Lights, Camera, Action ! : An Exclusive Interview with Filmmaker Shankar Borua

Independent filmmaker Shankar Borua was born and raised in Duliajan (Upper Assam, North-East India). Borua holds a Ph.D. in Mass Communications from Texas Tech University, USA. His dissertation is titled American Political Documentaries: Structure, Agency, and Communication of Meaning. As an actor, he goes by the screen/stage name Upamanyu Boruwa and has played the lead in both his recent films ‘Grief on a Sunday Morning’ and ‘The Curiosity Shop’. Borua’s filmography includes ‘Angst at Large’, ‘If God be With Us: The Naga Nation’, ‘Hepaah’ (All those longings…), ‘Center Mass’, ‘Hope is a Good Thing’, and ‘Beleaguered’.

 

Winner of the Golden Camera award at the 1st Guwahati International Film Festival for his movie ‘Grief on a Sunday Morning’, writer-director Shankar Borua talked about his new movie ‘The Curiosity Shop’. Among many others, the movie stars Upamanyu Boruwa, Debasmita Borgohain (as Hope, the adopted daughter in the movie), Anupjyoti Choudhury, Krishna Sarma, Ribhu Ranjan Baruah, Stuti Choudhury, Imtinaro Longkumer, Bidisha Kashyap, and Dipak Boruah.

Senior Film Journalist Prantik Deka talks to this brilliant writer-director from Assam about his films and future projects.

What is the central message of your movie?

Shankar Borua (SB): The central message of The Curiosity Shop is loud and clear and is visible on all posters and publicity material associated with the film – “Adopt a girl child, give her a life.”

Additionally the movie asks the people of Assam to pause and pay homage to the work of American Baptist missionaries Miles Bronson and Nathan Brown. They truly were the pioneers who contributed immensely towards saving the Assamese language at a difficult time in our history beginning the 1830s.

How did you end up making a movie about a father-daughter relationship?

SB: The Curiosity Shop, a two and a half hours long full-length dramatic feature, is a fictional depiction of a father-daughter relationship with a book store called ‘The Curiosity Shop’ as the metaphorical theater where a lot of the drama unfolds. I had this movie in mind, about a father, an adopted daughter, and a book store. As I was writing the screenplay, it so happened that Hope, the protagonist Rontu’s adopted daughter, took center stage in the narrative; she symbolized all that is beautiful in children and I do feel Hope will touch people deep inside in a very fundamental way.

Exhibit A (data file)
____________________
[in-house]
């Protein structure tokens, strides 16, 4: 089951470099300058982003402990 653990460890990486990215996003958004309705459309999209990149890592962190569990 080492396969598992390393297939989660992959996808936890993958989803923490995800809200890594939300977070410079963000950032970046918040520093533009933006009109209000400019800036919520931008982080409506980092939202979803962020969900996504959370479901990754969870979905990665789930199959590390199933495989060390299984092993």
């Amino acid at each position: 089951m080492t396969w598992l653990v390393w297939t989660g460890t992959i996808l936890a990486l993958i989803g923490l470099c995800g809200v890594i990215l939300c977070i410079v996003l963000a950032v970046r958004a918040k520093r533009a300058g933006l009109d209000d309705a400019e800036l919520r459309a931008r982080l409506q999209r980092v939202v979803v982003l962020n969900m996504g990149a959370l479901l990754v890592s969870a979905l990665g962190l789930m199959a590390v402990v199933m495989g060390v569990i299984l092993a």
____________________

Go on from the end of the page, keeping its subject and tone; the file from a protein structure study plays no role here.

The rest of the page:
I really hope that folks contemplating adoption of a child will actively consider adopting a girl child after watching the movie. What is amply shown in The Curiosity Shop is the strong bond that Rontu and Hope share, a bond that defies the usual notions of people related by blood alone.

Now, the challenge was to create the foil, the contrasting other end, the dark sub-plot, that would make the beauty of this father-daughter relationship stand out. That was the real challenge, to portray human deviousness within the narrative to an extreme extent, something that will make us shudder, kind of Dickensian if I can call it that, very dark.

How does the movie reflect our times?

SB: The Curiosity Shop is an urban narrative set in contemporary Guwahati. Anyone living in Guwahati or for that matter any other urban center in South Asia will immediately identify with the characters of The Curiosity Shop and the predicaments that they find themselves in; alongside of course are myriad joys to be experienced as well that are fundamentally human, it doesn’t quite matter where one lives.

 

Guwahati, a cosmopolitan urban space is India’s gateway to South-East Asia. The population in the city reflects the multi-ethnic fabric of this part of South Asia. Esther Zhimomi, a young Naga lady and manager of the book store ‘The Curiosity Shop’, mirrors that cosmopolitanism.

Where was The Curiosity Shop shot?

SB: The movie was shot entirely in Bombay and Guwahati.

Why is the film called The Curiosity Shop?

SB: It is my own little tribute to Charles Dickens actually. ‘The Curiosity Shop’ is a vintage bookstore set up in 1965 by the paternal uncle of the film’s protagonist, in loving memory of his favourite Dickens novel ‘The Old Curiosity Shop’. Thirty-eight year old Rontu Bezboruah is the store’s present custodian. The name of the movie is the name of the book store.

How do you feel now that The Curiosity Shop opened on November 3 last but did not have enough movie-goers watching it in movie theaters?

SB: It would have been wonderful if independent movies like The Curiosity Shop garnered the kind of attention in the media and elsewhere that would make them more visible in Assam’s public space. More importantly, that attention would get people talking about a cultural product that represents them and their lives in a truly authentic way. I only wish people had the time, the inclination, and the opportunity to watch The Curiosity Shop in movie theaters.

Can you tell us about your next movie?

SB: My next movie, Rongeen (Colourful), to be shot early next year, will feature actor Biju Phukan in a unique performance. To be shot entirely in Upper Assam, it is a musical that I hope will enrapture Assam’s movie-goers.

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